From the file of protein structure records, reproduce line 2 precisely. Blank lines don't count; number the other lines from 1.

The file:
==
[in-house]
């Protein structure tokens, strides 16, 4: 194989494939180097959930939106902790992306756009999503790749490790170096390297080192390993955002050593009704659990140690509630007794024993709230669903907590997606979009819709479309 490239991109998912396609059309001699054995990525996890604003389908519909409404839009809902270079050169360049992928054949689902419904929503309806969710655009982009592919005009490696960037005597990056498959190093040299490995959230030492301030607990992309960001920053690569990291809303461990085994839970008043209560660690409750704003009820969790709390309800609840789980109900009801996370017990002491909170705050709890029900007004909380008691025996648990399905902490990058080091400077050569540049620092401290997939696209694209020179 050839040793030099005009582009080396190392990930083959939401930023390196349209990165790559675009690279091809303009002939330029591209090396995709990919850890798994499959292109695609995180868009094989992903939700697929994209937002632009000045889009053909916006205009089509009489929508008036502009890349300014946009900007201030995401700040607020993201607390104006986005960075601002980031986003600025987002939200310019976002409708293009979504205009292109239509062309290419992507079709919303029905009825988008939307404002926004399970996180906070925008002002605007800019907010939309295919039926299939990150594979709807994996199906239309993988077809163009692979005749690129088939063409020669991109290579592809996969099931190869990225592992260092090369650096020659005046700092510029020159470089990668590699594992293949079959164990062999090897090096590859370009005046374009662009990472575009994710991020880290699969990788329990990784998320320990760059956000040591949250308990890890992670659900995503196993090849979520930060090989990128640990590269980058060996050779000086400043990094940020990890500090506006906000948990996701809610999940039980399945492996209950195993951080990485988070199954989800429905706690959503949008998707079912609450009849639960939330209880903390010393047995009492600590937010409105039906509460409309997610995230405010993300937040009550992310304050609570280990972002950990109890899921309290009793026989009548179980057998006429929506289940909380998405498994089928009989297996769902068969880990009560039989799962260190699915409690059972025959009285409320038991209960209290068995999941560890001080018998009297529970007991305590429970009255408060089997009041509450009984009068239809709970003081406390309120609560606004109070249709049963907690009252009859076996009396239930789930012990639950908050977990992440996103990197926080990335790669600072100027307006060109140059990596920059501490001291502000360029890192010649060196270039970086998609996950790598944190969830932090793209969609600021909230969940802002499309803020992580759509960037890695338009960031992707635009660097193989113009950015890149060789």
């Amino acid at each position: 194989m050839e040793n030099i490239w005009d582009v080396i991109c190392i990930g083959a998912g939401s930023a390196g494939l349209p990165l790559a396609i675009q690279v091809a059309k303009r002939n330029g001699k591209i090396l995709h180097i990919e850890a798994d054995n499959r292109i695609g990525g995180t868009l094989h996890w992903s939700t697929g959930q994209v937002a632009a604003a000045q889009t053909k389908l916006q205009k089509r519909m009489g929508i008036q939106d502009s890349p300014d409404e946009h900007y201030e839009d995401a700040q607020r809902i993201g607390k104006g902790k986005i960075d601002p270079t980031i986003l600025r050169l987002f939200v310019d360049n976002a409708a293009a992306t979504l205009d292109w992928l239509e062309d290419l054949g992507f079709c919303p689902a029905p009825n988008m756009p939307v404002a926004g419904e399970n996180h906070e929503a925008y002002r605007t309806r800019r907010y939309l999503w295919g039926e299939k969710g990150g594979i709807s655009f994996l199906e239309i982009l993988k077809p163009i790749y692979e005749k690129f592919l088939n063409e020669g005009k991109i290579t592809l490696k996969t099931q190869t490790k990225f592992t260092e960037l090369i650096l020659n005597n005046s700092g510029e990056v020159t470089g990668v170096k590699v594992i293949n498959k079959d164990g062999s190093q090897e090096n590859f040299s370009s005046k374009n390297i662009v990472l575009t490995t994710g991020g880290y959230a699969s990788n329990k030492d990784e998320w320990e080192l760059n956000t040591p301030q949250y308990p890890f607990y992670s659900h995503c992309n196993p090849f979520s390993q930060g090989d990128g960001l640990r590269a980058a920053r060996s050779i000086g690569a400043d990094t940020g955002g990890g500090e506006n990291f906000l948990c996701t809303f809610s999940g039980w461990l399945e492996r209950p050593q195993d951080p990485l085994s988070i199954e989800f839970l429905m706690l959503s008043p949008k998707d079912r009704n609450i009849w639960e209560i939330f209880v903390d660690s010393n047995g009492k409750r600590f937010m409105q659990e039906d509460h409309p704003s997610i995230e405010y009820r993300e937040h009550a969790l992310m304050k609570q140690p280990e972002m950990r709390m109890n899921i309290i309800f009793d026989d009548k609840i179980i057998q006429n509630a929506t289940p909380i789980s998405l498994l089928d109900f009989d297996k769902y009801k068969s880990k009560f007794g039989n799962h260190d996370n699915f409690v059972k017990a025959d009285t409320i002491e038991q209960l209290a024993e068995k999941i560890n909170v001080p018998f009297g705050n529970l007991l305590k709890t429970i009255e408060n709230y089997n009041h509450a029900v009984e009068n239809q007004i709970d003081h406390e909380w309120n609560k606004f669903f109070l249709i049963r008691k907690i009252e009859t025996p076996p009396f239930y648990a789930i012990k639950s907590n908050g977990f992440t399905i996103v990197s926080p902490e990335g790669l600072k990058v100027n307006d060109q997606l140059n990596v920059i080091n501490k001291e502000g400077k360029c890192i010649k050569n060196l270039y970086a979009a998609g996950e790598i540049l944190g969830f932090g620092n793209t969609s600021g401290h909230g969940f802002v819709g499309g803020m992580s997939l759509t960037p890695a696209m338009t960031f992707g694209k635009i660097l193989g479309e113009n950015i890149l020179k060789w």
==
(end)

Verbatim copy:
């Protein structure tokens, strides 16, 4: 194989494939180097959930939106902790992306756009999503790749490790170096390297080192390993955002050593009704659990140690509630007794024993709230669903907590997606979009819709479309 490239991109998912396609059309001699054995990525996890604003389908519909409404839009809902270079050169360049992928054949689902419904929503309806969710655009982009592919005009490696960037005597990056498959190093040299490995959230030492301030607990992309960001920053690569990291809303461990085994839970008043209560660690409750704003009820969790709390309800609840789980109900009801996370017990002491909170705050709890029900007004909380008691025996648990399905902490990058080091400077050569540049620092401290997939696209694209020179 050839040793030099005009582009080396190392990930083959939401930023390196349209990165790559675009690279091809303009002939330029591209090396995709990919850890798994499959292109695609995180868009094989992903939700697929994209937002632009000045889009053909916006205009089509009489929508008036502009890349300014946009900007201030995401700040607020993201607390104006986005960075601002980031986003600025987002939200310019976002409708293009979504205009292109239509062309290419992507079709919303029905009825988008939307404002926004399970996180906070925008002002605007800019907010939309295919039926299939990150594979709807994996199906239309993988077809163009692979005749690129088939063409020669991109290579592809996969099931190869990225592992260092090369650096020659005046700092510029020159470089990668590699594992293949079959164990062999090897090096590859370009005046374009662009990472575009994710991020880290699969990788329990990784998320320990760059956000040591949250308990890890992670659900995503196993090849979520930060090989990128640990590269980058060996050779000086400043990094940020990890500090506006906000948990996701809610999940039980399945492996209950195993951080990485988070199954989800429905706690959503949008998707079912609450009849639960939330209880903390010393047995009492600590937010409105039906509460409309997610995230405010993300937040009550992310304050609570280990972002950990109890899921309290009793026989009548179980057998006429929506289940909380998405498994089928009989297996769902068969880990009560039989799962260190699915409690059972025959009285409320038991209960209290068995999941560890001080018998009297529970007991305590429970009255408060089997009041509450009984009068239809709970003081406390309120609560606004109070249709049963907690009252009859076996009396239930789930012990639950908050977990992440996103990197926080990335790669600072100027307006060109140059990596920059501490001291502000360029890192010649060196270039970086998609996950790598944190969830932090793209969609600021909230969940802002499309803020992580759509960037890695338009960031992707635009660097193989113009950015890149060789």